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administration Admissions adopted ALBERT annual appeals APPENDIX application appointed authority Bar Association Bergen bill Board Brunswick called carried cause chancellor chancery character CHARLES client Committee common Company conscience constitutional counsel County court of chancery death decisions duty early EDWARD elected equity ethical examination fact Federal FRANK GEORGE Governor held HENRY honor idea influence institution interest JAMES JOHN JOSEPH Judge Judicial District June justice Keasbey Kent later lawyer legislation Legislature liberties matters meeting moral motion moved N. J. Atlantic City N. J. Camden N. J. Jersey City N. J. Newark N. J. Paterson N. J. Trenton necessary opinion Parker passed political practice present President profession question reason received resolution RICHARD ROBERT rules Seconded Secretary Senate sense statute strong Supreme Court term tion trial trust United vote WALTER WILLIAM York
Page 127 - ... trial when he is under affliction or bereavement; forcing the trial on a particular day to the injury of the opposite lawyer when no harm will result from a trial at a different time; agreeing to an extension of time for signing a bill of exceptions, cross interrogatories and the like, the lawyer must be allowed to judge.
Page 122 - Advising Upon the Merits of a Client's Cause. A lawyer should endeavor to obtain full knowledge of his client's cause before advising thereon, and he is bound to give a candid opinion of the merits and probable result of pending or contemplated litigation. The miscarriages to which justice is subject, by reason of surprises and disappointments in evidence and witnesses, and through mistakes of juries and errors of Courts, even though only occasional, admonish lawyers to beware of bold and confident...
Page 48 - There are certain vital principles in our free, republican governments, which will determine and overrule an apparent and flagrant abuse of legislative power ; as , to authorize manifest injustice by positive law ; or, to take away that security for personal liberty, or private property, for the protection whereof the government was established.
Page 63 - Patience and gravity of hearing is an essential part of justice ; and an overspeaking judge is no well-tuned cymbal. It is no grace to a judge first to find that which he might have heard in due time from the bar; or to show quickness of conceit in cutting off evidence or counsel too short, or to prevent information by questions, though pertinent.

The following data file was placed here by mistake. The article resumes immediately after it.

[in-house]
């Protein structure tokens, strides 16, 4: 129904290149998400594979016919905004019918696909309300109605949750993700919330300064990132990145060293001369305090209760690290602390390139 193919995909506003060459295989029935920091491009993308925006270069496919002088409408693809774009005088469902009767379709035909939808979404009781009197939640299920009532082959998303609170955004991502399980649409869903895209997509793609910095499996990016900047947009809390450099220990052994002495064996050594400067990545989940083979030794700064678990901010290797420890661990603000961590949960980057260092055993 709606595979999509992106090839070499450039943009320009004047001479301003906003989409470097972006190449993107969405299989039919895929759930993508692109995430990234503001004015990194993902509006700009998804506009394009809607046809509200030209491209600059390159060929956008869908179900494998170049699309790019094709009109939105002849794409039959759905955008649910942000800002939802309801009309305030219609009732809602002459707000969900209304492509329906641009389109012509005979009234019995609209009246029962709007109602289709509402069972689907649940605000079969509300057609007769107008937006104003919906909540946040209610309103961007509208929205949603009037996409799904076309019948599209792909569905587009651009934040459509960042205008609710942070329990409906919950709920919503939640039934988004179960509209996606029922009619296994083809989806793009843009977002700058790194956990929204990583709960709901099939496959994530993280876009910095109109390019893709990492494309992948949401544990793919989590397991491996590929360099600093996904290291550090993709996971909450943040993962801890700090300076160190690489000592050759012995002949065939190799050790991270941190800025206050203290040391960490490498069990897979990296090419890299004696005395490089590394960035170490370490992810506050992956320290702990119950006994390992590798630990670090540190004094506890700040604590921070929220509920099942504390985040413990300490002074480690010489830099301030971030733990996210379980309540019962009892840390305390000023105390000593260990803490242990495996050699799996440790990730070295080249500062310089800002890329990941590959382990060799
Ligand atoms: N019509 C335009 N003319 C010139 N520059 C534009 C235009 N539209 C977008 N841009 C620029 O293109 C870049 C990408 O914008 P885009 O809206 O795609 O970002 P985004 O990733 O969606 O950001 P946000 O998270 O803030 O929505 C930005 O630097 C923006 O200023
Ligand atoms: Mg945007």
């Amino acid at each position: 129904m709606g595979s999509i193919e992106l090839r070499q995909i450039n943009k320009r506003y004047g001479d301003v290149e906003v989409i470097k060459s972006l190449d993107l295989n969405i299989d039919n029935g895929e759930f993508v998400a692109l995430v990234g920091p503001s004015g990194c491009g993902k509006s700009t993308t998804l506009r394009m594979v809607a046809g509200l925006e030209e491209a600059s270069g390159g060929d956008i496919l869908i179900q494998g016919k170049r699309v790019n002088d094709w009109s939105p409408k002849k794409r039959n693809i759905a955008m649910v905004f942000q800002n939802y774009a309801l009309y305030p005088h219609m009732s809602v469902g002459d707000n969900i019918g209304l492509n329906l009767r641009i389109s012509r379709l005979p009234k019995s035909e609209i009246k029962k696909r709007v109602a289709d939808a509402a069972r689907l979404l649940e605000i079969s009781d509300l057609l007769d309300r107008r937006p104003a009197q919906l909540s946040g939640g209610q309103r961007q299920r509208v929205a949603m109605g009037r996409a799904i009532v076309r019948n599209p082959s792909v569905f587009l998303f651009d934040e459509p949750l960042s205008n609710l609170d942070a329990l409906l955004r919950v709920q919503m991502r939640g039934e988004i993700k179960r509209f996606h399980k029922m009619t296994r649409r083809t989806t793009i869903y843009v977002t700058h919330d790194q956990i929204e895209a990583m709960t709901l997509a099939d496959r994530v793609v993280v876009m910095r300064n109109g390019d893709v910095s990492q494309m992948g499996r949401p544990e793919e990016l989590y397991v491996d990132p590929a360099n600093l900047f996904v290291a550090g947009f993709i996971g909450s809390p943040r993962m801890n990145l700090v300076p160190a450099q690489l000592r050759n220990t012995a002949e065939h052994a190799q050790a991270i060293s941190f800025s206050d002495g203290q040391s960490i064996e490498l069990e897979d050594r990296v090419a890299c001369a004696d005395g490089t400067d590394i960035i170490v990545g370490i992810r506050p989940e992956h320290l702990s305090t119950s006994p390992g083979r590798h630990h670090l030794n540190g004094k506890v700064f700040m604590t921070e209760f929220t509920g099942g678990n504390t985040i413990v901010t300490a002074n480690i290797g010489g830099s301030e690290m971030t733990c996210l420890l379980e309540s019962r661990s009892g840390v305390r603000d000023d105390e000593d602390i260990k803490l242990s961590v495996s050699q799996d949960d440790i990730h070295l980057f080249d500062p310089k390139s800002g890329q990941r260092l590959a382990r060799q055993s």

Page 54 - I can no more be persuaded that the government can constitutionally take no strong measures in time of rebellion, because it can be shown that the same could not be lawfully taken in time of peace, than I can be persuaded that a particular drug is not good medicine for a sick man because it can be shown to not be good food for a well one.
Page 126 - Candor and Fairness. The conduct of the lawyer before the Court and with other lawyers should be characterized by candor and fairness.
Page 126 - It is unprofessional and dishonorable to deal other than candidly with the facts in taking the statements of witnesses, in drawing affidavits and other documents, and in the presentation of causes.
Page 127 - All attempts to curry favor with juries by fawning, flattery or pretending solicitude for their personal comfort are unprofessional. Suggestions of counsel looking to the comfort or convenience of jurors, and propositions to dispense with argument, should be made to the Court out of the jury's hearing.
Page 54 - If I be wrong on this question of constitutional power, my error lies in believing that certain proceedings are constitutional when, in cases of rebellion or invasion, the public safety requires them, which would not be constitutional when, in absence of rebellion or invasion, the public safety does not require them.
Page 48 - The legislature may enjoin, permit, forbid and punish; they may declare new crimes, and establish rules of conduct for all its citizens in future cases; they may command what is right, and prohibit what is wrong; but they cannot change innocence into guilt, or punish innocence as a crime; or violate the right of an antecedent lawful private contract; or the right of private property. To maintain that our federal or state legislature possesses such powers, if they had not been expressly restrained,...